Cross-sector collaboration – defined as “the linking or sharing of information, resources, activities and capabilities by organisations in two or more sectors to jointly achieve an outcome that could not be achieved by organisations in one sector separately” – is a necessary strategy to tackle society’s most pressing public challenges. Extant literature in this sphere generally concurs on reasons for which social partnerships should be pursued – cross-sector and meaningful alliances allow for organisations to gain scarce resources, improve management competence, and exchanging of knowledge and skills. These three central objectives of cross-sectoral social partnerships provide meaningful insight and goals for the local social sector.

Gain Scarce Resources

First, more can be done to stimulate social organisations to seek the scarce resource of funding from a wider range of partners and channels. As an example, a research study on Singapore’s disability sector found that while strong structures exist for organisations to obtain government funding, organisations (and especially less established or smaller ones) largely need to rely on additional revenue sources, public donors and corporate sponsorships to fill funding gaps. Found to be the top challenge faced by social service agencies, difficulties in fundraising tangibly affect organisations’ ability to seamlessly execute initiatives, build capacity and secure manpower resources.

Improve Management Competence

Second, meaningful partnerships and deep working relationships need to be pursued as alternative channels for organisations to develop management skills and business acumen. Engagement with partners has been found to enable social organisations to enhance understanding of the issues that they are tackling, improve business and operational practices, and develop better joint and individual strategies.

Exchange of Knowledge and Skills

Lastly, cross-sectoral exchange of knowledge will be helpful to bolster the skills and expertise within the sector. Knowledge sharing and active network activities in the social sector have been found to help agencies improve service quality and produce better evidence-based practice. Collaborative sharing can facilitate exchange of explicit knowledge (i.e. process, routines, formulas) and tacit knowledge (i.e. sharing experiences and know-how) – allowing organisations to better accomplish shared goals.

It is worth noting that current partnerships in the social service ecosystem extend across a variety of areas and objectives, for which such linkages can be further expanded upon. These include but are not limited to the partnerships as illustrated in the figure below.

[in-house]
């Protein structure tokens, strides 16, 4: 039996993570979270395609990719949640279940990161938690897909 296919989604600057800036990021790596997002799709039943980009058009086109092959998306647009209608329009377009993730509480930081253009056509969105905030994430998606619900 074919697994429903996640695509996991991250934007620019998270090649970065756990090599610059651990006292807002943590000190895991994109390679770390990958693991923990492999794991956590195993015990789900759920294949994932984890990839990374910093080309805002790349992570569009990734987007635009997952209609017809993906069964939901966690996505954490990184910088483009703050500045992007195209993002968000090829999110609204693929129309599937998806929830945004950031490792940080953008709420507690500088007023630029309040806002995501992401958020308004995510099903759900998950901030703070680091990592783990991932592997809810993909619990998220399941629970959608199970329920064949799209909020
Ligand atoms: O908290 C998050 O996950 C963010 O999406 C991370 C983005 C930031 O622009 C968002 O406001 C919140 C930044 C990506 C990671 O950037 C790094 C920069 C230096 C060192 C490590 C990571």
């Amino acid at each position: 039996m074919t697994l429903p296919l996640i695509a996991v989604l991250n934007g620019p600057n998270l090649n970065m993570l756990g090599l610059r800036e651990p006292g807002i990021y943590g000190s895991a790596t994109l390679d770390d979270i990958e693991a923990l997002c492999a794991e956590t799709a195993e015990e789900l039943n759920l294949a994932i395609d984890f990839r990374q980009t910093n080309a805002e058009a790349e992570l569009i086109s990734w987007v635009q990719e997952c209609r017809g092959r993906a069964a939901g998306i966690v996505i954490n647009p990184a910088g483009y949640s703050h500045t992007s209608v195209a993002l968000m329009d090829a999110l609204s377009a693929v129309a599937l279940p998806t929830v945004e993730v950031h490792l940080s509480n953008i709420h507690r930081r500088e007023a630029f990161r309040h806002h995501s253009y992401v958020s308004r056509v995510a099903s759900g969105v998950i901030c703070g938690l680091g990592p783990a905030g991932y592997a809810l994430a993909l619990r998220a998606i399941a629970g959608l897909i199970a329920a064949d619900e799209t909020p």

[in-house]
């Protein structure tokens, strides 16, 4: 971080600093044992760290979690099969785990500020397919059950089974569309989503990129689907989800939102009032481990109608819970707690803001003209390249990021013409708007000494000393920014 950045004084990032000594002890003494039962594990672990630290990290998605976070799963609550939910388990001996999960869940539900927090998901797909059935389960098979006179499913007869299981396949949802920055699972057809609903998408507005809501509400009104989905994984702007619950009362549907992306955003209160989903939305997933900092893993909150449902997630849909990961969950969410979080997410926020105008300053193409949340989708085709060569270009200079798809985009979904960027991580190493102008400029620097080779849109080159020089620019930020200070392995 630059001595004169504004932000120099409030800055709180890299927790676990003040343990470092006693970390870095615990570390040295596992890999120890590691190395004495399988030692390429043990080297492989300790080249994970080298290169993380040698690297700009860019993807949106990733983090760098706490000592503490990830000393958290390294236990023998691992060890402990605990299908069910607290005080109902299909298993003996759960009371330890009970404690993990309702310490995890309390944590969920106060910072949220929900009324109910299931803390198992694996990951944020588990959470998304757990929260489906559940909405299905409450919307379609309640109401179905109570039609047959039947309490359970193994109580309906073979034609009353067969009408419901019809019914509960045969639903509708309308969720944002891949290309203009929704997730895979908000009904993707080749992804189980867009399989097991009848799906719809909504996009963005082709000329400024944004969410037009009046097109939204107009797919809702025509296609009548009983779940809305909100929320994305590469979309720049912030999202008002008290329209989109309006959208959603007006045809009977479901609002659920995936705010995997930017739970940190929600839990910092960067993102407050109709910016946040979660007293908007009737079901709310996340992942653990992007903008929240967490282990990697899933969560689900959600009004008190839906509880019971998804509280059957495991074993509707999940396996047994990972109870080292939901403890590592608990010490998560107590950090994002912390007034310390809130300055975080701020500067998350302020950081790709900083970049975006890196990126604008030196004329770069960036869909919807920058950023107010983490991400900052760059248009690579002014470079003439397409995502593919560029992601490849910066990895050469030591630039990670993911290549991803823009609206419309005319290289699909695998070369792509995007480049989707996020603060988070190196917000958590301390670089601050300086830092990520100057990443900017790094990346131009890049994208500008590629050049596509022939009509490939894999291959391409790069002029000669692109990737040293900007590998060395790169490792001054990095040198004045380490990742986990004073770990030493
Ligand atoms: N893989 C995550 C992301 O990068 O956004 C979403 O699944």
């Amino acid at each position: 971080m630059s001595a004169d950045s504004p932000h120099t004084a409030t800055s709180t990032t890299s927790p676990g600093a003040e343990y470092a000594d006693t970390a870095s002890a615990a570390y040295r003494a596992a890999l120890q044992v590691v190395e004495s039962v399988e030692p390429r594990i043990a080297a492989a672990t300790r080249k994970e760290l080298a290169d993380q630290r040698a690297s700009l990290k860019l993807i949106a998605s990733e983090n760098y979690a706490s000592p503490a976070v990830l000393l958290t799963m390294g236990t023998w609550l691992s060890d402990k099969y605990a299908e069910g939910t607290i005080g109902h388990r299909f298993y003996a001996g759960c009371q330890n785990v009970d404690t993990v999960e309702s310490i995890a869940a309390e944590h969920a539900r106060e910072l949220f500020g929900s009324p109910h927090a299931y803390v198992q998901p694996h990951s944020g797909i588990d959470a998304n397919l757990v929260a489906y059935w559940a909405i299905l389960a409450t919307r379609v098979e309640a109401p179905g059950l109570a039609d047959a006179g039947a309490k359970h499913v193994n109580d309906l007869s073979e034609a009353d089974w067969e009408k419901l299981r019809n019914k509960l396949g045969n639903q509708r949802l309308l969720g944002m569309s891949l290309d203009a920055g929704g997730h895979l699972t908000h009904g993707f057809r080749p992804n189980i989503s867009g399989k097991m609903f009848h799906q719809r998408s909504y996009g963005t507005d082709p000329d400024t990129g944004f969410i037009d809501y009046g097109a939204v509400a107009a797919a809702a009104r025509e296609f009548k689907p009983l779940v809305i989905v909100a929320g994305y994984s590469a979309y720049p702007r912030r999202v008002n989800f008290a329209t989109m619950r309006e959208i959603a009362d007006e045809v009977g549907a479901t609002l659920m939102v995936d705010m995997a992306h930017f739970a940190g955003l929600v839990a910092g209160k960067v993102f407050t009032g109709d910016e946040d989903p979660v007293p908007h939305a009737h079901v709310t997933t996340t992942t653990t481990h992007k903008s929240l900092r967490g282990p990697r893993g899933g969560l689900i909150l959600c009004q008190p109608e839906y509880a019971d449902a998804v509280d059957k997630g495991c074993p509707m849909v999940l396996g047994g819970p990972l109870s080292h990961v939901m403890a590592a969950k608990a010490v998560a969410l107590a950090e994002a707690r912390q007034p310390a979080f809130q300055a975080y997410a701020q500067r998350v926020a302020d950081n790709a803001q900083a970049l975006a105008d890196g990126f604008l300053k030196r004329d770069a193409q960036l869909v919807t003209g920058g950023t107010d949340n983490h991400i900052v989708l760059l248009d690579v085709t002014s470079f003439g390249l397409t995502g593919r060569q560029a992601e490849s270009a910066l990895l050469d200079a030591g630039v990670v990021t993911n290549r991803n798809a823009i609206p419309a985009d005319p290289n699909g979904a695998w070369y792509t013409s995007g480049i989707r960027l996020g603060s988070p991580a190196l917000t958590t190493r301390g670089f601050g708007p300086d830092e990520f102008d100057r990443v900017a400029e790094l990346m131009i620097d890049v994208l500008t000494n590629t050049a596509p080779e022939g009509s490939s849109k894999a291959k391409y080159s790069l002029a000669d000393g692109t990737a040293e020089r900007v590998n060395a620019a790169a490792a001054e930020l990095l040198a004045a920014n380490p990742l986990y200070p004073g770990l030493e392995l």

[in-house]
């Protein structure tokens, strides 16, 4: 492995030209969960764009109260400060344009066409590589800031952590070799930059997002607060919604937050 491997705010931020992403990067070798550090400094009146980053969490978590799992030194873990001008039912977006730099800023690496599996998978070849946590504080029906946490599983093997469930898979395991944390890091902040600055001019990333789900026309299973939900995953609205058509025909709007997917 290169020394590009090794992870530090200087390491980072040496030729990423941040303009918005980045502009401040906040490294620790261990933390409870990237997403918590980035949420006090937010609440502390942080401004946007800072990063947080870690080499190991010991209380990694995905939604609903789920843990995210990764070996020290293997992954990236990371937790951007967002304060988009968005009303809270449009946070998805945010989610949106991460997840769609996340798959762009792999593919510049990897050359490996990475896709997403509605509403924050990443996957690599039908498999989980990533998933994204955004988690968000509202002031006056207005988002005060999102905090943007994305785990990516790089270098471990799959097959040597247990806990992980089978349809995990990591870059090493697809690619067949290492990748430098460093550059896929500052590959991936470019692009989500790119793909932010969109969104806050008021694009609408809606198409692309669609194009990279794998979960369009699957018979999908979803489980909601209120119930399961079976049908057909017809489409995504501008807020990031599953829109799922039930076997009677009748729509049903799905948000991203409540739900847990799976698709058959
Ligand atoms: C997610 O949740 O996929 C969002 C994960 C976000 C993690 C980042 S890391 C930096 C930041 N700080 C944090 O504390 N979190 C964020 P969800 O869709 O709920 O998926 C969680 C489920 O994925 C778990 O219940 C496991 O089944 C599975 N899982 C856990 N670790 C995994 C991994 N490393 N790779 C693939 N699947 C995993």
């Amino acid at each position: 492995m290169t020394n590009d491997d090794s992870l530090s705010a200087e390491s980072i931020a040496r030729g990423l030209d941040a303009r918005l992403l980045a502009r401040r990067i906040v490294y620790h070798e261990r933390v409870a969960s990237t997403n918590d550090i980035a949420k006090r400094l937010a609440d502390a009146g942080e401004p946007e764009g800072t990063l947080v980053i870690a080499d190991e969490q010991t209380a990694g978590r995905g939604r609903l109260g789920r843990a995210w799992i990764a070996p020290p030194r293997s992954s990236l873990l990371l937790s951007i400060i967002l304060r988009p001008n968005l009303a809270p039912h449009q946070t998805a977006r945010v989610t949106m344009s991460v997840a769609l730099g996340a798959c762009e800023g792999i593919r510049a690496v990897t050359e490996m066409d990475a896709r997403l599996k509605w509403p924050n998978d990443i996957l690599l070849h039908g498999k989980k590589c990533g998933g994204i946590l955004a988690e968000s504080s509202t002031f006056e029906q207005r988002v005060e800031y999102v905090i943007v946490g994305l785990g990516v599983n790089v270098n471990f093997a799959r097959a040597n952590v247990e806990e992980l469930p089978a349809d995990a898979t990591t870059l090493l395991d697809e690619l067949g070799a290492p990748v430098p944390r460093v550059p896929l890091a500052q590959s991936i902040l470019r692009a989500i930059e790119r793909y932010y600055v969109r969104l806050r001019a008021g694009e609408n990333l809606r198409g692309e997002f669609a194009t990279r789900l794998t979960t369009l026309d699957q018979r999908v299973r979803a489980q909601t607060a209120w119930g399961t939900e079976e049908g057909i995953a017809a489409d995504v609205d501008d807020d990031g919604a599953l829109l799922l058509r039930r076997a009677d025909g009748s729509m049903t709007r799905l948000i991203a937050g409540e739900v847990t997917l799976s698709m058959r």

Source: Future-Moves Group

Within the sector, interdependent networks of knowledge and resource-sharing, training and service delivery that engage a spectrum of players across the public, corporate and community space will be crucial to addressing interconnected challenges while generating greater social impact. The above demonstrate how collaboration can be a force for social service agencies to boost resource and funding resources, organisational management and practical knowledge sharing activities.

“It is timely for our next generation leaders to gather, identify and examine problems grappling the social service sector today, draw out collective learnings and together plan for the future beyond the Covid-19 pandemic.”

Desmond Lee, Minister for National Development and Minister-in-charge of Social Services Integration


Evidently, the social service sector in Singapore has much to contend with amid profound ongoing social and economic changes. While it is heartening that the sector has done much already to identify the challenges it faces and mooted measures for tackling them, it is clear that there is much work ahead. Particularly, a lot more can be achieved with collaborative thinking and creative reimagination of existing processes and endeavours. As NCSS and the social sector strategise their next steps ahead, focusing on the fundamentals of the 3 P’s – People, Productivity and Partnership – will be a good place to start.

Rachel Phang is an Associate Consultant at Future-Moves Group. A graduate of the National University of Singapore with a degree in Political Science, Rachel contributes towards FMG’s thought leadership output on social and political issues.

Headquartered in Singapore, Future-Moves Group is a premier strategy and management consulting firm, with a focus in public policy. Please contact us to find out how we can help you or your organisation with our suite of consulting, advisory and training services.

Disclaimer: The views expressed in this article are those of the writer and do not necessarily represent those of Future-Moves Group.